"Here, the Law School engages in a highly individualized, holistic review of each applicant's file, giving serious consideration to all the ways an applicant might contribute to a diverse educational environment. The Law School affords this individualized consideration to applicants of all races. There is no policy, either de jure or de facto, of automatic acceptance or rejection based on any single `soft' variable.. Unlike the program at issue in Gratz v. Bollinger , ante, the Law School awards no mechanical, predetermined diversity `bonuses' based on race or ethnicity." (Maj. opn. at p. 25, Slip opn. at p. 30.)

"The Law School's interest is not simply `to assure within its student body some specified percentage of a particular group merely because of its race or ethnic origin.' Bakke, 438 U.S., at 307 (opinion of Powell, J.). That would amount to outright racial balancing, which is patently unconstitutional. Ibid.; Freeman v. Pitts,503 U.S.467, 494 (1992) (`Racial balance is not to be achieved for its own sake'); Richmond v. J.A.Croson Co., 488 U.S.,at 507. Rather, the Law School's concept of critical mass is defined by reference to the educational benefits that diversity is designed to produce." (Maj. opn. at p. 17, Slip opn. at p. 22.)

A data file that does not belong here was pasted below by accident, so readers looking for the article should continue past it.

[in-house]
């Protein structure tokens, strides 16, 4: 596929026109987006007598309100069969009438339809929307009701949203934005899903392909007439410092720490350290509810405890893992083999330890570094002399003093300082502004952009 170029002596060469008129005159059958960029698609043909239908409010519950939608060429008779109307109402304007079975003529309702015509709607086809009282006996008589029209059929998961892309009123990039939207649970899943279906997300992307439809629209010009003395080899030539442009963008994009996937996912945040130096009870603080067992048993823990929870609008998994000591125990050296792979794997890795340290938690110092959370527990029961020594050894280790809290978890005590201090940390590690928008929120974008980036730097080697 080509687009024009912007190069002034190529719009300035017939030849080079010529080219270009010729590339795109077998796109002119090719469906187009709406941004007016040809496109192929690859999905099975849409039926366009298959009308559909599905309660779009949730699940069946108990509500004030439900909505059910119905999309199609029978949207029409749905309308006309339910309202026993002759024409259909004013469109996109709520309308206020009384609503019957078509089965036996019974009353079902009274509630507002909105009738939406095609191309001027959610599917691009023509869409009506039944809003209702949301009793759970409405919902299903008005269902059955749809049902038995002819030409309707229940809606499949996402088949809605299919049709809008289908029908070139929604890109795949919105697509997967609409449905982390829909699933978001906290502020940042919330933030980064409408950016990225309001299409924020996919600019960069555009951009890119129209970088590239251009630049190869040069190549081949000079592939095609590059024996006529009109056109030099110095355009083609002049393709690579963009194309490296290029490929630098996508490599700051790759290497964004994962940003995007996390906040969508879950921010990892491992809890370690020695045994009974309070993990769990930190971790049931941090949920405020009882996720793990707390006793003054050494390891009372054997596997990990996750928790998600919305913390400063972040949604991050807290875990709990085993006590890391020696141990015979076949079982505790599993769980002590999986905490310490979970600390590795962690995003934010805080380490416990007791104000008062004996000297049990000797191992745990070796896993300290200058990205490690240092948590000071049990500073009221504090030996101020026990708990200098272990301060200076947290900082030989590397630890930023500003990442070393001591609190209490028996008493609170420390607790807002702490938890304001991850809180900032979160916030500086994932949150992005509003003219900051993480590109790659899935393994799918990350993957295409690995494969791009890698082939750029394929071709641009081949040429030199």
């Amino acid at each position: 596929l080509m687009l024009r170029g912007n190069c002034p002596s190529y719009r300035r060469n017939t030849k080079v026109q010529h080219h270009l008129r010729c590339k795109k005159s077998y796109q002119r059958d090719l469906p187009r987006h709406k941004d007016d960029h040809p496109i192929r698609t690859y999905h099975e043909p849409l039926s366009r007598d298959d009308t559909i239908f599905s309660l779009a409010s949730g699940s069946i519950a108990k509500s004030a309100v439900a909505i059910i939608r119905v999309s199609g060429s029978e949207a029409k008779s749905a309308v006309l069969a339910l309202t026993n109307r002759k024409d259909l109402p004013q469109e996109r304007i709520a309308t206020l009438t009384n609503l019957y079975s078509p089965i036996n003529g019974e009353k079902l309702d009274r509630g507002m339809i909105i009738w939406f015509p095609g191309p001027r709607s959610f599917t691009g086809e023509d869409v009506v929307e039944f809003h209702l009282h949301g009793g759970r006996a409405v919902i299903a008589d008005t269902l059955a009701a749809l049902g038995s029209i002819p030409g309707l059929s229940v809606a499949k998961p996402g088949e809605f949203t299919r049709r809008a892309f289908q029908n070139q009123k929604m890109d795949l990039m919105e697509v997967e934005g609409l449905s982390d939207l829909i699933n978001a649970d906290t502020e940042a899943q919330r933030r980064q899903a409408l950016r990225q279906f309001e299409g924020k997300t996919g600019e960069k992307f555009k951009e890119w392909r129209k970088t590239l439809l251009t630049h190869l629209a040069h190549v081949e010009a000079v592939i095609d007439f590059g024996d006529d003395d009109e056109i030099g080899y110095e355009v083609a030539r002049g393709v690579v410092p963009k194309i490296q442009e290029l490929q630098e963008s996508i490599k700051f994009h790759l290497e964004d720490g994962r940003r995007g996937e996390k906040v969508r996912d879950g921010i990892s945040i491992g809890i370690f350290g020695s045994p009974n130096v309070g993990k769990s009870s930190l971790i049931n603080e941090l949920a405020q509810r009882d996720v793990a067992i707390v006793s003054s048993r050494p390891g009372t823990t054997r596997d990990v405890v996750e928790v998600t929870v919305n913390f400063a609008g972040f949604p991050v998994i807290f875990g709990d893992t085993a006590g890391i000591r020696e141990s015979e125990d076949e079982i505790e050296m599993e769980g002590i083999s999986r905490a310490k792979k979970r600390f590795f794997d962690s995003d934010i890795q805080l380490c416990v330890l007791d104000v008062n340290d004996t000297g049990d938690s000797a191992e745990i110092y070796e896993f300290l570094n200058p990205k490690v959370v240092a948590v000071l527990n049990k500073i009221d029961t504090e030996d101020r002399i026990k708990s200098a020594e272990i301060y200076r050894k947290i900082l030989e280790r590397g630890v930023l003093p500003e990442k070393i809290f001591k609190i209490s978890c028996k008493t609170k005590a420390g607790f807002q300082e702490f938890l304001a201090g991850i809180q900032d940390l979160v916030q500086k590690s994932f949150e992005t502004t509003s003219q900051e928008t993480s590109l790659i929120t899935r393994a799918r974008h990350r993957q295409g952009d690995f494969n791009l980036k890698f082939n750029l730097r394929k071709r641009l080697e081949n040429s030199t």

With the court this closely divided, the possible retirement of O'Connor and a replacement by Bush looms like an ominously dark cloud on the horizon.

Gregory Wonderwheel --- In NewPacifica@yahoogroups.com, "Rafael Renteria" wrote:
> Having listened attentively last night to the Pacifica national
> broadcast on the court's ruling - from what I heard all the attorneys
> who were guests on that program disagree with your interpretation.
> Rafael
> --- In NewPacifica@yahoogroups.com, "A. Gregory Wonderwheel" wrote:
> > The Supreme Court DID NOT uphold "the principle in the Michigan law